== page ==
Following up on yesterday's report, where the Illinois Department of Public Health announced 22 recent cases of severe internal bleeding linked to synthetic cannabinoid use, we have today's update which adds 10 more cases to the list.
For background on Spice/K2 you'll want to revisit yesterday's blog.
First today's update, then I'll return with a bit more.
As of March 30, 2018, IDPH has received reports of 32 cases linked to an outbreak, since March 7, 2018; cases report using synthetic cannabinoid products before suffering from severe bleeding.
***Numbers are provisional and subject to change; IDPH will update the website every day at 1:30pm, for the duration of the outbreak***
While many of the cases report acquiring the synthetic cannabinoid products in the Chicagoland area, contaminated products could be in counties across the state. Individuals reported obtaining synthetic cannabinoid products (i.e., K2, spice, synthetic marijuana, and legal weed) from convenience stores, dealers, and friends.
If you have purchased any of this product in the past month, do not use it. If you have used any of these products, and start experiencing severe, unexplained bleeding or bruising, please have someone take you to the hospital immediately or call 911. Do not walk or drive yourself. Tell your health care providers about the possible link between your symptoms and synthetic cannabinoid use.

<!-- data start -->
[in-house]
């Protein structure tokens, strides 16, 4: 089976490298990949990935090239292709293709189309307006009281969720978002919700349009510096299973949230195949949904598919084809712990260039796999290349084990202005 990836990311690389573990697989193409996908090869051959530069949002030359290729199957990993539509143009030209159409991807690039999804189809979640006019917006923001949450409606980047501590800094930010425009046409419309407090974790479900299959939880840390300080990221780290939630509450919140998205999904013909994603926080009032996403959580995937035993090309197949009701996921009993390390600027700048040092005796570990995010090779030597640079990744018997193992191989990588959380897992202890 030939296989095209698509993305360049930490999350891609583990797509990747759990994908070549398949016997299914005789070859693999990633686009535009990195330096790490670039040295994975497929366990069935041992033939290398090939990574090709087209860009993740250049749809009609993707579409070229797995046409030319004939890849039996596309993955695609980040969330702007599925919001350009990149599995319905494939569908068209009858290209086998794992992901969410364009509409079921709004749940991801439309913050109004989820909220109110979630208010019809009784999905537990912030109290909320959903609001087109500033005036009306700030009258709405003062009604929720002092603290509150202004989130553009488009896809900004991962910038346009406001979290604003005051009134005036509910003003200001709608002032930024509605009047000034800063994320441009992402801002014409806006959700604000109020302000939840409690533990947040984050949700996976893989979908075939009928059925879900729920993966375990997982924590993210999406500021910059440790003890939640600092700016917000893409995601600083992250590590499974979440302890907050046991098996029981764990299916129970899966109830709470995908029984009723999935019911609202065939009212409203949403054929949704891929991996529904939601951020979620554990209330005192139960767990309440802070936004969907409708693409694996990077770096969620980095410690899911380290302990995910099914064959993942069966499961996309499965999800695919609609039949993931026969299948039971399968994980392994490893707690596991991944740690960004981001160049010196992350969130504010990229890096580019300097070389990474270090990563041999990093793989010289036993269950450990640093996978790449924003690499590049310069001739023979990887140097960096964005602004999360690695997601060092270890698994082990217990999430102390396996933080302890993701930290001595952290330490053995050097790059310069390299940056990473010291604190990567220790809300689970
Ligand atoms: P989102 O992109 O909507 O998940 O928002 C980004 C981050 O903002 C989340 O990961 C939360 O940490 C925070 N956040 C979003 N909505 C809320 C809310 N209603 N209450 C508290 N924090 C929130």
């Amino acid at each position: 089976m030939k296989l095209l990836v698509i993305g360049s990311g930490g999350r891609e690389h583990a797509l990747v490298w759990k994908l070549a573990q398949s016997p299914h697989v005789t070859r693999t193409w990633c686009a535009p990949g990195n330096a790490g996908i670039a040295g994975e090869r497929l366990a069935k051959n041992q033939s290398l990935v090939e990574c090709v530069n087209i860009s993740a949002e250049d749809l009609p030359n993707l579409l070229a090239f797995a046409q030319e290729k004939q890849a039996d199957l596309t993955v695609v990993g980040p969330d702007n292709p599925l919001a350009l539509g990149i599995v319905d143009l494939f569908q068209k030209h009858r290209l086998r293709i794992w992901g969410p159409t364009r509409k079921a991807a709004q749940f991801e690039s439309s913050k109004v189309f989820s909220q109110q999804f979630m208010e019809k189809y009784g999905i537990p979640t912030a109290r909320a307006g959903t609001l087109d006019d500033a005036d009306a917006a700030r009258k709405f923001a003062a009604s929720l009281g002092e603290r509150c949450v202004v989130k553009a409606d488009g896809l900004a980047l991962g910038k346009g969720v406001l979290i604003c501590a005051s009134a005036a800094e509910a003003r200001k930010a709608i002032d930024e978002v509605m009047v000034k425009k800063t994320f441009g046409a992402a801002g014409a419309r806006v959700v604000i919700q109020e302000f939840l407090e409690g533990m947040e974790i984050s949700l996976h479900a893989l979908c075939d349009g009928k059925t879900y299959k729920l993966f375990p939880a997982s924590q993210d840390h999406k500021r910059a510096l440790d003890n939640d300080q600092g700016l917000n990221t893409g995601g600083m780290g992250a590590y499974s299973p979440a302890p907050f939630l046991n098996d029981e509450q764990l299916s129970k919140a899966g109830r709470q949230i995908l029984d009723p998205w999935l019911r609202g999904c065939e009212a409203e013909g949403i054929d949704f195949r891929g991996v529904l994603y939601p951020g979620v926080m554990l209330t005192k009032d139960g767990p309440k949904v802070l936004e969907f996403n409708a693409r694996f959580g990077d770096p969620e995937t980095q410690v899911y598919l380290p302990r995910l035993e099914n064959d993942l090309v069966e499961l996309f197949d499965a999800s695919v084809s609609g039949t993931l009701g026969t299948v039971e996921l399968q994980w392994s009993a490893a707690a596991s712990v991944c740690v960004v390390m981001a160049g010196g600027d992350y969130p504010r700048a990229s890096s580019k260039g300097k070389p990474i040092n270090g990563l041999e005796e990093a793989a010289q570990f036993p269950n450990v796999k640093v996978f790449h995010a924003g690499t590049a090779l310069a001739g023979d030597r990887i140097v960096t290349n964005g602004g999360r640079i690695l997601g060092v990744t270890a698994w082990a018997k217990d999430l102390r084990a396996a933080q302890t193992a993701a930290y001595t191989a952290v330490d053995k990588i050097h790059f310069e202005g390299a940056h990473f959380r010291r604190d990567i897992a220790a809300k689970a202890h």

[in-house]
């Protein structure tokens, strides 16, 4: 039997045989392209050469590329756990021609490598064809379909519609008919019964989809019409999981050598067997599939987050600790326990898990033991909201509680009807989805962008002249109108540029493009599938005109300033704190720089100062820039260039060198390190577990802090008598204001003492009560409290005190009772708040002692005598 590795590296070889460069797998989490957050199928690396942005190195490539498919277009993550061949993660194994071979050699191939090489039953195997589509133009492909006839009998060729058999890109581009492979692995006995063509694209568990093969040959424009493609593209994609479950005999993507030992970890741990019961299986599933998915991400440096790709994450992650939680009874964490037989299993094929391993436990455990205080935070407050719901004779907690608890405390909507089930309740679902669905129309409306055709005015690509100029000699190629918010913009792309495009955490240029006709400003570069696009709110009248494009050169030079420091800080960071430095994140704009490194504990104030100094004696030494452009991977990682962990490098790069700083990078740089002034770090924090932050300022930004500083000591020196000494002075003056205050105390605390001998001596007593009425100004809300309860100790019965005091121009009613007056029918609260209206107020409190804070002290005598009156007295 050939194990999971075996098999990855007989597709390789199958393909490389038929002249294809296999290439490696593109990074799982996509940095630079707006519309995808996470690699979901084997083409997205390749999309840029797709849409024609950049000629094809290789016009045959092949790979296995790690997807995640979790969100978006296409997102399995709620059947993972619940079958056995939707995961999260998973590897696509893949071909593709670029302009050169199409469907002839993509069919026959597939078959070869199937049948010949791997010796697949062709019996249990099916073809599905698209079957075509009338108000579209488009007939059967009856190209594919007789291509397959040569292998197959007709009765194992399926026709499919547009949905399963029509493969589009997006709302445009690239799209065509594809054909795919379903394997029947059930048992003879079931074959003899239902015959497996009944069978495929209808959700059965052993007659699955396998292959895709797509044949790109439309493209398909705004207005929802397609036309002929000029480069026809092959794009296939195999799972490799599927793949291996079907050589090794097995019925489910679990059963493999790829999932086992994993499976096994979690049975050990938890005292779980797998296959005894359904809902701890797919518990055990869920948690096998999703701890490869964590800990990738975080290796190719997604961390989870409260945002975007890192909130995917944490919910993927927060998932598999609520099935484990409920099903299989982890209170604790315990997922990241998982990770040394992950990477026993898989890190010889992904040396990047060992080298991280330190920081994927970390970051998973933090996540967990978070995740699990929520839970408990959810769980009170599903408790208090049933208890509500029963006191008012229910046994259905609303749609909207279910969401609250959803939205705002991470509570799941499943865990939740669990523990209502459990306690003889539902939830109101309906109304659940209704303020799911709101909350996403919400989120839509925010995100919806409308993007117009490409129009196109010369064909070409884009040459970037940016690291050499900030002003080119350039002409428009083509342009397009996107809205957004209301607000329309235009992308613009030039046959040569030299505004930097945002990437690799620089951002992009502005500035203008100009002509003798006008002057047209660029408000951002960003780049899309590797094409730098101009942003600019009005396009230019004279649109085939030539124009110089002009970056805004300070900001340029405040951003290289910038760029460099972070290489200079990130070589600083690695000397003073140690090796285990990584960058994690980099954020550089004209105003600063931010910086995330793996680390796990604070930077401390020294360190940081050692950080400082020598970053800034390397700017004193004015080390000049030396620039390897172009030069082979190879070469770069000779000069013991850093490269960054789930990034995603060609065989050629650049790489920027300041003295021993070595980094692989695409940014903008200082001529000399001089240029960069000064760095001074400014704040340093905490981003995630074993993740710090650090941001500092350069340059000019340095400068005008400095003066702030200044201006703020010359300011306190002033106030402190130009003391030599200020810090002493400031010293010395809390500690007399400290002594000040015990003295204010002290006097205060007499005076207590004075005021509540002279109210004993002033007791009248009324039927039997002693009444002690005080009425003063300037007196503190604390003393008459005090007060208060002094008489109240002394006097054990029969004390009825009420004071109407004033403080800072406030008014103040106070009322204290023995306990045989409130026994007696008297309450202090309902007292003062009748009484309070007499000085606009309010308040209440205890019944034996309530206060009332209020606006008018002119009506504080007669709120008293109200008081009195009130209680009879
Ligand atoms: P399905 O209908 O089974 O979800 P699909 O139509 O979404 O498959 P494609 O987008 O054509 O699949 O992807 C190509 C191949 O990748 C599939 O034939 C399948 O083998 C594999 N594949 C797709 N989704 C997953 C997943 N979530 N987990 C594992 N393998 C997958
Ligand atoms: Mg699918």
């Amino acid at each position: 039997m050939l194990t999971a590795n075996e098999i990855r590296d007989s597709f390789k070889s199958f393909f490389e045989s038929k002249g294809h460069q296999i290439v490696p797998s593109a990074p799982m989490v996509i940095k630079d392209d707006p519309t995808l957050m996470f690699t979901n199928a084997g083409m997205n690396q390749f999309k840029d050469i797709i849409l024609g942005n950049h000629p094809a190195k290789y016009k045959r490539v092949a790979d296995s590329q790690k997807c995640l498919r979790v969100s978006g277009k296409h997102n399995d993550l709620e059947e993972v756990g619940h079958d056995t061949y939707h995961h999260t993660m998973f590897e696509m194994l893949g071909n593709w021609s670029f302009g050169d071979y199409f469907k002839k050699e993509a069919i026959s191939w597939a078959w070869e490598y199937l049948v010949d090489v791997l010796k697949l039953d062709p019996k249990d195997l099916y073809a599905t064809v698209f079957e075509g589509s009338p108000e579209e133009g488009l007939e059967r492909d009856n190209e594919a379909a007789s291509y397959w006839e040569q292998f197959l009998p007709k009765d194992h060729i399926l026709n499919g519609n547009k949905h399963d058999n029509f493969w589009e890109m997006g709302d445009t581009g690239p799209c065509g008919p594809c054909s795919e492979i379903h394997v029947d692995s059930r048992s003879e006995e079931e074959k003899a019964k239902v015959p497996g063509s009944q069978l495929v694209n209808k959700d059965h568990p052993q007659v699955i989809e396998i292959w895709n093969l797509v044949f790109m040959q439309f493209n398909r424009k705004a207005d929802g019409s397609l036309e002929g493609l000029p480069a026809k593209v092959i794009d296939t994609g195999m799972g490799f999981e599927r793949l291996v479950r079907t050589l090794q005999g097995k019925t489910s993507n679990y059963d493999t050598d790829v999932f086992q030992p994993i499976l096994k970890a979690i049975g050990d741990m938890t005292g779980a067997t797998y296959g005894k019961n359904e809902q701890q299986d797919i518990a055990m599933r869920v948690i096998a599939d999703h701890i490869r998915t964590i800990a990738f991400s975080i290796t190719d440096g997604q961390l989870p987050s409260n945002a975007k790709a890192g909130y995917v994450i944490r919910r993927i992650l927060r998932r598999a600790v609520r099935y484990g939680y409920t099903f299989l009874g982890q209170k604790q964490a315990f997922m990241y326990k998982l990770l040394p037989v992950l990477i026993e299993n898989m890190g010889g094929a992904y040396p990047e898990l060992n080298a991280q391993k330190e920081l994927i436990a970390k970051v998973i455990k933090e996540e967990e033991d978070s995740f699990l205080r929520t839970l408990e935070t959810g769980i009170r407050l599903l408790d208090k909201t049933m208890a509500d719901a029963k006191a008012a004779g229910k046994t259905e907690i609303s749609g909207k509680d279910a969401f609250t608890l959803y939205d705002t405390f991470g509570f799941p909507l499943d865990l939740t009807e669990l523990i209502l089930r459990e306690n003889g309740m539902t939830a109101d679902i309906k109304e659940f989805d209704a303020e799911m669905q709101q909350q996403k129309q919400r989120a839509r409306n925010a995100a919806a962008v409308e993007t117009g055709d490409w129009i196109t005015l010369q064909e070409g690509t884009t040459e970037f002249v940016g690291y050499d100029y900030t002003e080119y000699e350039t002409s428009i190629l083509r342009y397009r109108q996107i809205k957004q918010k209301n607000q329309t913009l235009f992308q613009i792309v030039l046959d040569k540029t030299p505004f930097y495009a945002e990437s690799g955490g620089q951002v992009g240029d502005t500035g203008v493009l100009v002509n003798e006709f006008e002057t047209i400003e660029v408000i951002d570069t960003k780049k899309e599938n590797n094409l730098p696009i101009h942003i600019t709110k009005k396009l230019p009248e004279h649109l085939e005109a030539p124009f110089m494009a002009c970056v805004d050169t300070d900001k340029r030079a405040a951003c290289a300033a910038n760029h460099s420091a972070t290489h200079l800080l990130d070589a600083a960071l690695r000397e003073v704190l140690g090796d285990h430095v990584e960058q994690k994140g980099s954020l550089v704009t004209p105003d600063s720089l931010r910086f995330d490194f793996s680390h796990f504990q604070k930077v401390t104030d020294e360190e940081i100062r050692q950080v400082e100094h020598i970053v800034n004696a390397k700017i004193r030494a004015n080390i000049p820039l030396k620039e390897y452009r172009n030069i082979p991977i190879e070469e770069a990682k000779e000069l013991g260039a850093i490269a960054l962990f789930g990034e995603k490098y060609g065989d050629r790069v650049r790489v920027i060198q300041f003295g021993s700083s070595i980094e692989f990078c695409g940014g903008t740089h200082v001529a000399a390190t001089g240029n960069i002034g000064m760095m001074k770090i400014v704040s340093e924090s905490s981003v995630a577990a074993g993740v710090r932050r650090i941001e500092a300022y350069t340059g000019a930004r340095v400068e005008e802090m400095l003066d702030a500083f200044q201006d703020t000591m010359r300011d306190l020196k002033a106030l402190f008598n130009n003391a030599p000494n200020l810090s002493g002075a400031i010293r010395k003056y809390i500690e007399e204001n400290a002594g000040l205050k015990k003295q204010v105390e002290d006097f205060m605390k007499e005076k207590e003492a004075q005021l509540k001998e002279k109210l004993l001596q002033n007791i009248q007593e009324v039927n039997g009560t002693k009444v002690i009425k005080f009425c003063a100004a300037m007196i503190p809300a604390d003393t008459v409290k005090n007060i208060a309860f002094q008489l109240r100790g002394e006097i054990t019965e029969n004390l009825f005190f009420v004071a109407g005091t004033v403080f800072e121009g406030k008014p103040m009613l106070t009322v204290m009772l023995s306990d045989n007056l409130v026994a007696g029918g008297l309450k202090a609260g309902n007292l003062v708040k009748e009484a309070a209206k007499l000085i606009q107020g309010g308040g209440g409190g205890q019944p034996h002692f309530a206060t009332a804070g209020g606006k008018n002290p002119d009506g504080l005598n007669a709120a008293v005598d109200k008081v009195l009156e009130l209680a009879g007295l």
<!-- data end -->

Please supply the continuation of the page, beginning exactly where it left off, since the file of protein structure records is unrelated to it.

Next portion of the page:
Since this side effect doesn't appear to have been reported before, something about the chemical witches' brew which is used to make this drug has apparently been changed.
But whatever they are using hasn't been identified yet.A reader yesterday left a link to a 2014 study called Spice/K2 drugs – more than innocent substitutes for marijuana, which raises one possibility. According to the authors:
In addition, Spice products are supposed to contain up to 15 different vegetal compounds, which gives rise to a wide variety of drug combinations (Dresen et al., 2010; Zuba et al., 2011). Moreover, they have been found to contain large amounts of vitamin E, added to hamper the analysis of the active cannabinoids (Dresen et al., 2010; Zuba et al., 2011).Vitamin E, at least in very large doses, can have a significant anti-coagulating effect - but it is usually only a concern for those who have a bleeding disorder or are taking other Rx blood thinners.
It would take a very large dose of Vitamin E on its own to provoke the kind of bleeding being reported in these patients. The wild card is that Vitamin E is rarely absorbed through the lungs.So while plausible, we'll simply have to wait to see if Vitamin E is the culprit, or if something else is going on here.